"What is this babbler trying to say?" Acts 17:18

Thursday, September 19, 2013

Can We Handle Information?

Constitution day just passed on the 17th of September. I suppose not many people noticed the day, just as I suppose not many people notice the Constitution itself. One student at a Modesto, California Junior College attempted to pass out copies of the Constitution, but he was quickly stopped by campus officials, according to news reports and the video above. (1) And so life goes on in our safe and insulated little world.

What is disturbing about the incident at an institution of higher learning is what it tells us about our society. When an administrator such as the one in the video has an entire binder full of regulations regarding speech and the dissemination of information, we should scratch our heads and wonder why. Is it because we are not capable of handling opinions that differ from ours? Is it because we cannot distinguish between truth and falsehood on our own? Is it because we cannot say “no thank you” when someone tries to hand us a pamphlet? Such nanny laws sound like a concerned parent telling a young child: “don't talk to strangers!” But are adults on a college campus children? (Ok, ok, maybe they do seem like it much of the time.) The anonymous creators of the binder full of rules apparently think so. Apparently they are trying to protect us from ideas that come from unofficial sources. “Trust your professors and trust your textbooks, but flee the intellectual snares of all others,” they seem to say. And it doesn't matter how historically, politically, and philosophically relevant something may be. Nay, even if it is one of the most important political documents in human history, it should not reach your ears if it does not come from an officially approved source.

No doubt lots of garbage is kept out of circulation this way, but I can't help thinking that I would rather be the one to decide if it is garbage or not. It is not just that I think copies of the Constitution should be passed out: if someone were passing out copies of the Communist Manifesto I would certainly take one, even though I profoundly disagree with it. A college campus, not to mention our society in general, is a place where we should be allowed to hear other people's ideas. Treat adults like children for long enough and they just might become children, or worse, imbeciles.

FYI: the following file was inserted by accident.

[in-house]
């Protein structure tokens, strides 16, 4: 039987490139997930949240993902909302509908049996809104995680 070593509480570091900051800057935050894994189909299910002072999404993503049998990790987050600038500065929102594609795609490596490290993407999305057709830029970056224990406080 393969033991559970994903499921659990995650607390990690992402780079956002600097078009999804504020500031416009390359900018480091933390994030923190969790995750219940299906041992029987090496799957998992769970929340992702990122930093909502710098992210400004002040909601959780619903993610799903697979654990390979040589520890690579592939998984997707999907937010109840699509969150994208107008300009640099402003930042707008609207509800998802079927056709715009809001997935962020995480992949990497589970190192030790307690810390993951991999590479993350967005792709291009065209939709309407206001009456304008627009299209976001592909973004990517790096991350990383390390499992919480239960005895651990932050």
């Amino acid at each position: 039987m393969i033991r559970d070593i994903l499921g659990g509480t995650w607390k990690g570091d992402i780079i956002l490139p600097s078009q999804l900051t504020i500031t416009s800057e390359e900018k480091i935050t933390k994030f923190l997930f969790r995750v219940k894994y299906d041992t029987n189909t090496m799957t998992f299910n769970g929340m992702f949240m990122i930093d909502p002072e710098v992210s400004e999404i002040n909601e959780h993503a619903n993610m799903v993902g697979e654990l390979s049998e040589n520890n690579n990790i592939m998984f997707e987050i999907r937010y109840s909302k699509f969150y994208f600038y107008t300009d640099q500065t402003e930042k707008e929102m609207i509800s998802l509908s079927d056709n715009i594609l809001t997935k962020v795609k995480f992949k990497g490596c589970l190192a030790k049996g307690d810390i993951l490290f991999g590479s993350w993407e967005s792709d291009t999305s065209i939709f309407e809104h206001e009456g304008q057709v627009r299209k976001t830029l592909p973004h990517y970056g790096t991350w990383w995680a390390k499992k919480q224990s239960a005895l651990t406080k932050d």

Wednesday, June 13, 2012

Why "We" Don't Believe in Science, er, Evolution

The New Yorker recently had an article with the intriguing title: "Why We Don't Believe in Science." The article cites a poll showing that 46% of Americans believe God created the earth relatively recently. In other words, that is 46% who don't believe in evolution. It explains that this number has "remained virtually unchanged" in the thirty years that Gallup has been asking the question. Now, the obvious answer to the article's question of why we don't believe in science (which in the article is often equated with evolution) is that evolution is not true. Unfortunately, the article overlooks this answer and instead posits that the reason we are so backwards and don't believe is because of (wait for it...): "the irony of evolution: our views about our own development don’t seem to be evolving." Yes, that is rather ironic. Humans seem to be hardwired with a belief in a creator and a creation. One cannot help but be reminded of the Psalmist's words: "The heavens declare the glory of God; the skies proclaim the work of his hands" (Psalms 19:1). Or the philosopher Paul's statement that, "what may be known about God is plain to them, because God has made it plain to them. For since the creation of the world God's invisible qualities--his eternal power and divine nature--have been clearly seen, being understood from what has been made, so that men are without excuse" (Romans 1:19-20).

How does The New Yorker propose to deal with this universally acknowledged fact? One is almost embarrassed at the crudeness of saying what the article proposes: brainwashing. To quote: "This means that science education is not simply a matter of learning new theories. Rather, it also requires that students unlearn their instincts." Yes, think about it. It is brainwashing. Yet another indication that Ben Stein was right in his documentary Expelled. The "science educators" of the article are fools... but don't take my word for it. To quote Paul again: "Although they claimed to be wise, they became fools and exchanged the glory of the immortal God for images made to look like mortal man and birds and animals and reptiles" (Romans 1:22-23). Thankfully, according to the poll, only 15% of Americans have become total fools, exchanging God completely for a furry ape or a fish in the primordial slime. Which would you rather have: Father God or father ape?

Wednesday, June 6, 2012

Children of Angels